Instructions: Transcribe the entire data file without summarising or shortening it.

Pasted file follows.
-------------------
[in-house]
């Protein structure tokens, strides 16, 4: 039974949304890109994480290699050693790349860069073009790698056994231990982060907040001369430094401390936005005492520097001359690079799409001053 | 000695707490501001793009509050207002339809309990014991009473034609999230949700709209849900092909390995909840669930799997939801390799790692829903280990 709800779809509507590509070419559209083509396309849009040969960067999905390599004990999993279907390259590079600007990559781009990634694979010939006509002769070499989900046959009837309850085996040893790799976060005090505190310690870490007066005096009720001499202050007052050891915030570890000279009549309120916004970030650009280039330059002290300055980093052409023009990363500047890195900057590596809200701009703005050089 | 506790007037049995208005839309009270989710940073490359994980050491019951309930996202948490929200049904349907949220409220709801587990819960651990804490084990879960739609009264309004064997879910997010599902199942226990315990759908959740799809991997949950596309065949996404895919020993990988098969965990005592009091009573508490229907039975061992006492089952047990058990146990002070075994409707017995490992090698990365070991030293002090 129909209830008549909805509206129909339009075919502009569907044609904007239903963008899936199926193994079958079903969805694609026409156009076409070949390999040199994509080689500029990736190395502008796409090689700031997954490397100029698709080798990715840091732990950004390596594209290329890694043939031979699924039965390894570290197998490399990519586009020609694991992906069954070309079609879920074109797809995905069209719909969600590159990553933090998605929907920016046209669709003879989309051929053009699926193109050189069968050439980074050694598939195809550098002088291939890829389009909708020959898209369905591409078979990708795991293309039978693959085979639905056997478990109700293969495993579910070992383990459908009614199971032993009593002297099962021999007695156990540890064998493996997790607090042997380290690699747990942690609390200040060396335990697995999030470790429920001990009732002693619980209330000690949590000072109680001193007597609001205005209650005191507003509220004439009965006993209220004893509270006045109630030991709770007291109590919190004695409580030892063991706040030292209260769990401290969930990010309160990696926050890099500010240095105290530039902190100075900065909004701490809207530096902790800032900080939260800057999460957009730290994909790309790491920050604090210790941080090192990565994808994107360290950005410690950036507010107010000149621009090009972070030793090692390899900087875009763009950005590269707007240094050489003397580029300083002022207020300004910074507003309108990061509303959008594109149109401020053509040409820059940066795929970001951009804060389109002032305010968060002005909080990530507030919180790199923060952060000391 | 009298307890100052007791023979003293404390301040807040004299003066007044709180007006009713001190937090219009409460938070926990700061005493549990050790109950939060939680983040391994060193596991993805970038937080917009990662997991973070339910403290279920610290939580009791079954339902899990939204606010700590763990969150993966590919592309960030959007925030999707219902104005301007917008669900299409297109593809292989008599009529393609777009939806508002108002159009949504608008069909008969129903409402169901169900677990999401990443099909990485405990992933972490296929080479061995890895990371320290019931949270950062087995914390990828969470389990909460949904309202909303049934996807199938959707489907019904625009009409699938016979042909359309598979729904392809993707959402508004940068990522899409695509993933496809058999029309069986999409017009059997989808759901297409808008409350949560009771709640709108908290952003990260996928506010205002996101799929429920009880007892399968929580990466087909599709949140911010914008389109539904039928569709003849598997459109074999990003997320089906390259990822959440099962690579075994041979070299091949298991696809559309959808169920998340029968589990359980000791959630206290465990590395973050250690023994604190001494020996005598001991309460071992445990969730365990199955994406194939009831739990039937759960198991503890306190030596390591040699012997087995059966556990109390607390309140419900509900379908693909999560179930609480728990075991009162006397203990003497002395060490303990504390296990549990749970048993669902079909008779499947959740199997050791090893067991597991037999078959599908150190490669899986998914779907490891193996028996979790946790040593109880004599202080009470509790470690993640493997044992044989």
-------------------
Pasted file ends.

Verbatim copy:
[in-house]
């Protein structure tokens, strides 16, 4: 039974949304890109994480290699050693790349860069073009790698056994231990982060907040001369430094401390936005005492520097001359690079799409001053 | 000695707490501001793009509050207002339809309990014991009473034609999230949700709209849900092909390995909840669930799997939801390799790692829903280990 709800779809509507590509070419559209083509396309849009040969960067999905390599004990999993279907390259590079600007990559781009990634694979010939006509002769070499989900046959009837309850085996040893790799976060005090505190310690870490007066005096009720001499202050007052050891915030570890000279009549309120916004970030650009280039330059002290300055980093052409023009990363500047890195900057590596809200701009703005050089 | 506790007037049995208005839309009270989710940073490359994980050491019951309930996202948490929200049904349907949220409220709801587990819960651990804490084990879960739609009264309004064997879910997010599902199942226990315990759908959740799809991997949950596309065949996404895919020993990988098969965990005592009091009573508490229907039975061992006492089952047990058990146990002070075994409707017995490992090698990365070991030293002090 129909209830008549909805509206129909339009075919502009569907044609904007239903963008899936199926193994079958079903969805694609026409156009076409070949390999040199994509080689500029990736190395502008796409090689700031997954490397100029698709080798990715840091732990950004390596594209290329890694043939031979699924039965390894570290197998490399990519586009020609694991992906069954070309079609879920074109797809995905069209719909969600590159990553933090998605929907920016046209669709003879989309051929053009699926193109050189069968050439980074050694598939195809550098002088291939890829389009909708020959898209369905591409078979990708795991293309039978693959085979639905056997478990109700293969495993579910070992383990459908009614199971032993009593002297099962021999007695156990540890064998493996997790607090042997380290690699747990942690609390200040060396335990697995999030470790429920001990009732002693619980209330000690949590000072109680001193007597609001205005209650005191507003509220004439009965006993209220004893509270006045109630030991709770007291109590919190004695409580030892063991706040030292209260769990401290969930990010309160990696926050890099500010240095105290530039902190100075900065909004701490809207530096902790800032900080939260800057999460957009730290994909790309790491920050604090210790941080090192990565994808994107360290950005410690950036507010107010000149621009090009972070030793090692390899900087875009763009950005590269707007240094050489003397580029300083002022207020300004910074507003309108990061509303959008594109149109401020053509040409820059940066795929970001951009804060389109002032305010968060002005909080990530507030919180790199923060952060000391 | 009298307890100052007791023979003293404390301040807040004299003066007044709180007006009713001190937090219009409460938070926990700061005493549990050790109950939060939680983040391994060193596991993805970038937080917009990662997991973070339910403290279920610290939580009791079954339902899990939204606010700590763990969150993966590919592309960030959007925030999707219902104005301007917008669900299409297109593809292989008599009529393609777009939806508002108002159009949504608008069909008969129903409402169901169900677990999401990443099909990485405990992933972490296929080479061995890895990371320290019931949270950062087995914390990828969470389990909460949904309202909303049934996807199938959707489907019904625009009409699938016979042909359309598979729904392809993707959402508004940068990522899409695509993933496809058999029309069986999409017009059997989808759901297409808008409350949560009771709640709108908290952003990260996928506010205002996101799929429920009880007892399968929580990466087909599709949140911010914008389109539904039928569709003849598997459109074999990003997320089906390259990822959440099962690579075994041979070299091949298991696809559309959808169920998340029968589990359980000791959630206290465990590395973050250690023994604190001494020996005598001991309460071992445990969730365990199955994406194939009831739990039937759960198991503890306190030596390591040699012997087995059966556990109390607390309140419900509900379908693909999560179930609480728990075991009162006397203990003497002395060490303990504390296990549990749970048993669902079909008779499947959740199997050791090893067991597991037999078959599908150190490669899986998914779907490891193996028996979790946790040593109880004599202080009470509790470690993640493997044992044989």